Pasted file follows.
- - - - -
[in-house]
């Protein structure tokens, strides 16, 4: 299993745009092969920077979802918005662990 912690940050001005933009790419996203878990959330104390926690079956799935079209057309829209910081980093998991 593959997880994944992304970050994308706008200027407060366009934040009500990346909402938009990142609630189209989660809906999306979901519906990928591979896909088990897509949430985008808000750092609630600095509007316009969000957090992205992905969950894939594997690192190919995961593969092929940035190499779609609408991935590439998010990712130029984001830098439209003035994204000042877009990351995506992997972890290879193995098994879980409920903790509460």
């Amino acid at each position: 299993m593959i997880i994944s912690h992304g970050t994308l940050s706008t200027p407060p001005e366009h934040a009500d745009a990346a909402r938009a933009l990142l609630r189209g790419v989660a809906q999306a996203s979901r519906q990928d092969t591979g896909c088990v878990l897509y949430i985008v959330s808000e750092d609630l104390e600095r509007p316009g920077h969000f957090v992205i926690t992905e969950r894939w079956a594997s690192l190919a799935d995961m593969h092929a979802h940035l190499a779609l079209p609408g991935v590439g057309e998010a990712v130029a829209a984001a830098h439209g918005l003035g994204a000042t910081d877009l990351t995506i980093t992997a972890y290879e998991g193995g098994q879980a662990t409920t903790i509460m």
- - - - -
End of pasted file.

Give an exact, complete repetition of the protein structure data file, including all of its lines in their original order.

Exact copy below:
[in-house]
């Protein structure tokens, strides 16, 4: 299993745009092969920077979802918005662990 912690940050001005933009790419996203878990959330104390926690079956799935079209057309829209910081980093998991 593959997880994944992304970050994308706008200027407060366009934040009500990346909402938009990142609630189209989660809906999306979901519906990928591979896909088990897509949430985008808000750092609630600095509007316009969000957090992205992905969950894939594997690192190919995961593969092929940035190499779609609408991935590439998010990712130029984001830098439209003035994204000042877009990351995506992997972890290879193995098994879980409920903790509460």
């Amino acid at each position: 299993m593959i997880i994944s912690h992304g970050t994308l940050s706008t200027p407060p001005e366009h934040a009500d745009a990346a909402r938009a933009l990142l609630r189209g790419v989660a809906q999306a996203s979901r519906q990928d092969t591979g896909c088990v878990l897509y949430i985008v959330s808000e750092d609630l104390e600095r509007p316009g920077h969000f957090v992205i926690t992905e969950r894939w079956a594997s690192l190919a799935d995961m593969h092929a979802h940035l190499a779609l079209p609408g991935v590439g057309e998010a990712v130029a829209a984001a830098h439209g918005l003035g994204a000042t910081d877009l990351t995506i980093t992997a972890y290879e998991g193995g098994q879980a662990t409920t903790i509460m």